6) Tent cities and homeless encampments

Throughout 2018, the landscape of Cincinnati shifted as many homeless camps and tent cities sprang up in and around Downtown, causing controversy and strife for city officials. At the peak of summer, as temperatures hit record highs, multiple camps could be seen around the city. The story quickly became difficult to track, as camps were shuffled from location to location, and city officials made multiple statements that often conflicted one another. The city extended deadlines for clearing out some of the camps after outrage was expressed over officials' lack of plan for the individuals living in the city.

As events unfolded, this issue caused Cincinnati to wonder about why people were choosing to live in a tent city rather than a homeless shelter, and what the deeper problem at hand may be. "Most frequent, probably, is that people came into shelter, and they did something that got them barred out, such as they acted out violently toward shelter staff," Strategies to End Homelessness CEO Kevin Finn said. He added: "(Another reason) why people would be on the street rather than in the shelter is that they have a severe mental illness and their symptoms make it difficult for them to be in a congregate facility or, in the case of a substance abuse issue, they literally can't make it through the night without a drink or using."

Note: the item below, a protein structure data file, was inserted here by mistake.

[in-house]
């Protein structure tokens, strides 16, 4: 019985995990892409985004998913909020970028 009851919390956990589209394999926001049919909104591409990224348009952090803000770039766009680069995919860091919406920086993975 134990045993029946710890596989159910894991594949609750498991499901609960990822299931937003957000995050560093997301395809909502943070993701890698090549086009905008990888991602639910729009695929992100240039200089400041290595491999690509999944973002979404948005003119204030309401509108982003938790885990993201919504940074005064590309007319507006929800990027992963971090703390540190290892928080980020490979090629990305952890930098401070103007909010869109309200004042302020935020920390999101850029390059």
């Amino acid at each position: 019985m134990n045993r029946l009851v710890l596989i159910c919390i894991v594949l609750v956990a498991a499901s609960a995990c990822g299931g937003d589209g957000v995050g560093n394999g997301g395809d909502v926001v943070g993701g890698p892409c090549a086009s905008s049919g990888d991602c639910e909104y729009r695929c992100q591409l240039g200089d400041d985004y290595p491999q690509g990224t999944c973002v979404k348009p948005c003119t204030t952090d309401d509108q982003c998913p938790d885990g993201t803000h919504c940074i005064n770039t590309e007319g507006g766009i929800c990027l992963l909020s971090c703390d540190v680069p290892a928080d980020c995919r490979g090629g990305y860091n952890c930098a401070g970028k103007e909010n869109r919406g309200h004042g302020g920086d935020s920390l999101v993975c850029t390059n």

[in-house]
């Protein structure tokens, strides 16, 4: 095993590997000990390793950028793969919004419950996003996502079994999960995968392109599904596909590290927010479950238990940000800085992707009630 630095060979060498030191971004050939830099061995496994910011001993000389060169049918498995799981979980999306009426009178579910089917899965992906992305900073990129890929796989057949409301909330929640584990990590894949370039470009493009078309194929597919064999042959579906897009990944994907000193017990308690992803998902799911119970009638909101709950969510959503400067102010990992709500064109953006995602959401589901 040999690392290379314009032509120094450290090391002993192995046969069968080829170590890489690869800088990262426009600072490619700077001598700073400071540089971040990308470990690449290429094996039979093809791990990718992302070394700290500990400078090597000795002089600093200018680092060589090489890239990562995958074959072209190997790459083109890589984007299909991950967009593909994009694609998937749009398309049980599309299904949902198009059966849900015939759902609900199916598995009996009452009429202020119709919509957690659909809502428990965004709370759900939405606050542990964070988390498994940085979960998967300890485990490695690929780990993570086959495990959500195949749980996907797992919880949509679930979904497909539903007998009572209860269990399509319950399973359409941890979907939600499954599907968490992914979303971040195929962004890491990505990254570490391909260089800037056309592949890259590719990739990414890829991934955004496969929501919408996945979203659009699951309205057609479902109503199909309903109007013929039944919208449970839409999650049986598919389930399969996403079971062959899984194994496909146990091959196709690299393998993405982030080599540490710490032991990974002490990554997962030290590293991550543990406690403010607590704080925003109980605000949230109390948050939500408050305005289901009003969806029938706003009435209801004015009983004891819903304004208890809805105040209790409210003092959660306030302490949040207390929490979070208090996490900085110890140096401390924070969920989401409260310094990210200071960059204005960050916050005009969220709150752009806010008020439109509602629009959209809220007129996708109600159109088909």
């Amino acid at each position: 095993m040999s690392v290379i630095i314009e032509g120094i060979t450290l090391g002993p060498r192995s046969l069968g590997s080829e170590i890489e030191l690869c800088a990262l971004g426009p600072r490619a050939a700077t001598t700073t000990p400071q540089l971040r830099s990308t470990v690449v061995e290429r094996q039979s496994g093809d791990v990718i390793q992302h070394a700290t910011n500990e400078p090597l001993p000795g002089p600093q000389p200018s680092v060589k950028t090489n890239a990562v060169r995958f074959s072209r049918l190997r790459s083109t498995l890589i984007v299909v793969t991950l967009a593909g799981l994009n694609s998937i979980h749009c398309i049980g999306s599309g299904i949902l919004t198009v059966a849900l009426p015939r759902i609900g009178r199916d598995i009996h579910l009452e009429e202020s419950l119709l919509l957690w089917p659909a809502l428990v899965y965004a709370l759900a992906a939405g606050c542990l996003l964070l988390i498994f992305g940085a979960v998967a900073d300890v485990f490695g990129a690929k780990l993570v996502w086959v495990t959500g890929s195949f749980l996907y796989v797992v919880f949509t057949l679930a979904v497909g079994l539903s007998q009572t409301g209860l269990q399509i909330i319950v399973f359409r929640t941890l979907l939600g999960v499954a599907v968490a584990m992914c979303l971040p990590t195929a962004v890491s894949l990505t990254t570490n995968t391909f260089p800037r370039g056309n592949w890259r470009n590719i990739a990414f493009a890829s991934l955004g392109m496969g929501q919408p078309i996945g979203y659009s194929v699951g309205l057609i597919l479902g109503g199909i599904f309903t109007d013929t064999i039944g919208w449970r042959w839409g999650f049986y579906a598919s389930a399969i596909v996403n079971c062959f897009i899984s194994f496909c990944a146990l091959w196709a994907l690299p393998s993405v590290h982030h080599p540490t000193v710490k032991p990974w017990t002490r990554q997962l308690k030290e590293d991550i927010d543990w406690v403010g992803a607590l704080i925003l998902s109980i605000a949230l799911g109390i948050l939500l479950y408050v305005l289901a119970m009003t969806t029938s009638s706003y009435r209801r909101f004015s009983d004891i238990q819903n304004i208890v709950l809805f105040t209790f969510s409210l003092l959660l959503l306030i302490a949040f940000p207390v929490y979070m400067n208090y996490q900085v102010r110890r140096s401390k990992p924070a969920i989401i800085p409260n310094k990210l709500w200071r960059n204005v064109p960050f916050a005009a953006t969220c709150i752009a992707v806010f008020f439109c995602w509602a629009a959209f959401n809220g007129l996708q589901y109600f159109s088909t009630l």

Mayor John Cranley specifically called the camp on Third Street "a public health hazard," citing a health department report. "There is an alarming increase in hepatitis outbreaks, there's risk of HIV, needles, urine, feces -- a totally unacceptable health hazard to the city," Cranley said. However, other city officials argued that cleaning a camp was only addressing the issue at hand, rather than working to solve the root of the problem.